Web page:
The people are friendly and if you’re outgoing enough you can spend the day captivated in the story the interactive actors have created for you. There’s almost always a plot to assassinate the queen.

One of my favorite shows was in Orlando this year; the Washing Well Wenches are raunchy (which I adored back in high school and I was thankful to see it’s still funny now) and they tie with the Mud Show as best show to catch. My first year working in the Faire I visited the mud pit as a part of my morning ritual so I could slather my face in mud and really feel like a peasant…commune with the dirt and all that jazz.

Both shows tour the US Faires extensively so if you’re visiting the US, and a Faire is nearby, how lucky for you that you get to attend!

Washing Well Wench at Lady of the Lakes Renaissance Festival in Tavares, Orlando.Washing Well Wenches in a show

Also have to shout out to Empty Hats – their music pulls at my heart and I was so glad to hear their tinkling melody at the Orlando Ren Faire…because Faire is just not Faire without them. My Ren Faire memories are thoroughly laced with the sounds of these talented musicians.

Empty Hats playing at the Lady of the Lakes Renaissance Festival, Orlando, Florida.The Village Idiot at the Lady of the Lakes Renaissance Festival, Orlando, Florida

If you get the chance, I have to say – just go. I know it sounds weird. Even people who know me think it’s strange. But seriously. Go. It’s a bizarre slice of culture you won’t find anywhere else and a travel experience in its own right.

Ever been to a Ren Faire? Want to go? Think I’m a dork who should lose all speaking (er…writing) privileges? ;-)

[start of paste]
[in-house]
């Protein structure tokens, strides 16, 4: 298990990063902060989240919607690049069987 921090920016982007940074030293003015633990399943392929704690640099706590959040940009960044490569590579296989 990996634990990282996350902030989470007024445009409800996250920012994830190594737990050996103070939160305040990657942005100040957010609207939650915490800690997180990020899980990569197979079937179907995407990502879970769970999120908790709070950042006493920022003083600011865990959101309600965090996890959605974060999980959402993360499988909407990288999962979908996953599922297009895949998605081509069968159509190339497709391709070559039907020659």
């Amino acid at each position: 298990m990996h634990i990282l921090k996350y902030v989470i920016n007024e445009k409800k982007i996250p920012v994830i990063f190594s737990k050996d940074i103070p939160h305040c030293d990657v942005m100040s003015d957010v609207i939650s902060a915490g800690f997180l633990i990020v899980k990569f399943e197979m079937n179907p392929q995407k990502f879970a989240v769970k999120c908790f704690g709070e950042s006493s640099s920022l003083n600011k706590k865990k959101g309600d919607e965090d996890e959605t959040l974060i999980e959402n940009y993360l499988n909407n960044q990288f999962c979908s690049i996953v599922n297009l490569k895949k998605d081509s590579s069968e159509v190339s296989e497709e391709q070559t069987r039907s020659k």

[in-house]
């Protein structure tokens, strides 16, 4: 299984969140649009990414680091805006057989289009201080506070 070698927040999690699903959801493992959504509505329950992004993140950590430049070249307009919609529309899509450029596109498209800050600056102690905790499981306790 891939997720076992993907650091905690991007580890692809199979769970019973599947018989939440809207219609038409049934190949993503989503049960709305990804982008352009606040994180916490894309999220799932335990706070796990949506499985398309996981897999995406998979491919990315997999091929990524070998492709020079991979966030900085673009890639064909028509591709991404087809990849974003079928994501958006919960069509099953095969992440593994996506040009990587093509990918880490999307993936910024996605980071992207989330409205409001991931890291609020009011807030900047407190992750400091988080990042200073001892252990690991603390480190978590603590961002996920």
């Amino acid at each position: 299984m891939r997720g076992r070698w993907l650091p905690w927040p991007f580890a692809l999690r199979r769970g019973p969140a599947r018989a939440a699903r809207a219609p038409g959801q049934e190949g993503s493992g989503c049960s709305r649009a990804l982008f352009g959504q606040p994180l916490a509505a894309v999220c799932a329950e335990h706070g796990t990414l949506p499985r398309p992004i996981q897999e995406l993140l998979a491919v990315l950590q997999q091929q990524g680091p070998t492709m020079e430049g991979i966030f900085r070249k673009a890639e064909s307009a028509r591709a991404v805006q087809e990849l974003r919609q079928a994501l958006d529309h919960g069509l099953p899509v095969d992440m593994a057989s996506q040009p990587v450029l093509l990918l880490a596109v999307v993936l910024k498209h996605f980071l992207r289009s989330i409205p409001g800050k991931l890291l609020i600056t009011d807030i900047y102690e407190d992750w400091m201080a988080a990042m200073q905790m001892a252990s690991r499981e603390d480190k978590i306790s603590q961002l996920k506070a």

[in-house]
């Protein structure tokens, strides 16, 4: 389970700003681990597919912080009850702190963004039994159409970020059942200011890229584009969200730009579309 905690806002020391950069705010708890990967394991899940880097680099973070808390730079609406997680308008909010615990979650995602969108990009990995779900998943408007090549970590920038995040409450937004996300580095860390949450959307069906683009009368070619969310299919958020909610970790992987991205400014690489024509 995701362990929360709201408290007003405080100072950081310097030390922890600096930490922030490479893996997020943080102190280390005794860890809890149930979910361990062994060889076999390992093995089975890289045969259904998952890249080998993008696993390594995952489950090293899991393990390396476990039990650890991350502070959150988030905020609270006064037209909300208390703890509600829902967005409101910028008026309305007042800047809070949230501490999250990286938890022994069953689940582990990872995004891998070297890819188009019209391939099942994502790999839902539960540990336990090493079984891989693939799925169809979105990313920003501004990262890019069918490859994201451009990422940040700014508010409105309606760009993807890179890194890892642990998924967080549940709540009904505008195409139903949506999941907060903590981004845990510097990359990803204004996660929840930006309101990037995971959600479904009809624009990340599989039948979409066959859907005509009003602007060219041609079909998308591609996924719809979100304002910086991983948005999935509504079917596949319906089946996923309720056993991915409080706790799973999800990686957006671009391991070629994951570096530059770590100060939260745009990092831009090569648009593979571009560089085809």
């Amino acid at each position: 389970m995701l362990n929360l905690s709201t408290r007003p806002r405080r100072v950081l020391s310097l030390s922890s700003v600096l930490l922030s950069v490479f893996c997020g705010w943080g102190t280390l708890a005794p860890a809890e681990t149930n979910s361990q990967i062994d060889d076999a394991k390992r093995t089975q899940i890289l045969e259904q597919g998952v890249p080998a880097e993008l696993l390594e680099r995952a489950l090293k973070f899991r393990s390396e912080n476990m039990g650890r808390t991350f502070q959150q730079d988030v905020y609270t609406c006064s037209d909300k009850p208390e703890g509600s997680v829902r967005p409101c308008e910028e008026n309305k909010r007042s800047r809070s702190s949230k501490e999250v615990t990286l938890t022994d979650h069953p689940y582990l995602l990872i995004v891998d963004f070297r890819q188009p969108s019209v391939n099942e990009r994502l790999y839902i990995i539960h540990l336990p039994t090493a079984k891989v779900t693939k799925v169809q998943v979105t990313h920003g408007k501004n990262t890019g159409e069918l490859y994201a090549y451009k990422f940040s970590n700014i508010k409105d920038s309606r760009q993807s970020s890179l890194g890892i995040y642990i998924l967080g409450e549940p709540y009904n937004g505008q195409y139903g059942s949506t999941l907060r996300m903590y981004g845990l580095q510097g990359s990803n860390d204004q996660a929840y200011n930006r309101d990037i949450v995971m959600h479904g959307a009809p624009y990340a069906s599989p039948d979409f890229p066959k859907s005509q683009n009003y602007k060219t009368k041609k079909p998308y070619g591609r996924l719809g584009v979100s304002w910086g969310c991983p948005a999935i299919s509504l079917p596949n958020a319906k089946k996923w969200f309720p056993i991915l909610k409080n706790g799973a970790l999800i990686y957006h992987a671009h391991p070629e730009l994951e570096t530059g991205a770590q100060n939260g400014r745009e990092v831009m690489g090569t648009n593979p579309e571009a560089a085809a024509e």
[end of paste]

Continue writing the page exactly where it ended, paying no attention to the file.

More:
36 thoughts on “A Little Reenacting…Huzzah! Time Travel to the Renaissance”

    • You dress up!?! That’s so awesome that you play along! I think we should def grab drinks and swap stories if our paths cross Josh, good times will be had. :)

  1. Hi Shannon, I will admit to going to 2 different Ren Faires in 2 different states. :) The last time I wore a chemise, bodice, and skirt. I am not crafty enough to make these though. It is dorky, but fun. I converted someone to wanting to dress up next time too.

    • Yay! Another rennie hidden in the midst of the travel blogging community! I think you get bonus points for concerting your friend, it’s hard not to enjoy them if you go with someone who’s into them :)

  2. You’re from the Bay Area? I grew up with that Ren Faire! I used to love going when I was younger, and was totally crushed when it disbanded…such good times :)

    • What a small world! As a kid it’s so wonderful because it’s soooo different than anything else in this area for sure! :) I was really sad too – it was in such a beautiful and shady spot :(

  3. This is a great post! I was part of the Dancing Gypsies (not the cast gypsies) at that faire. I also work the Miami and Deerfield Renaissance Festivals.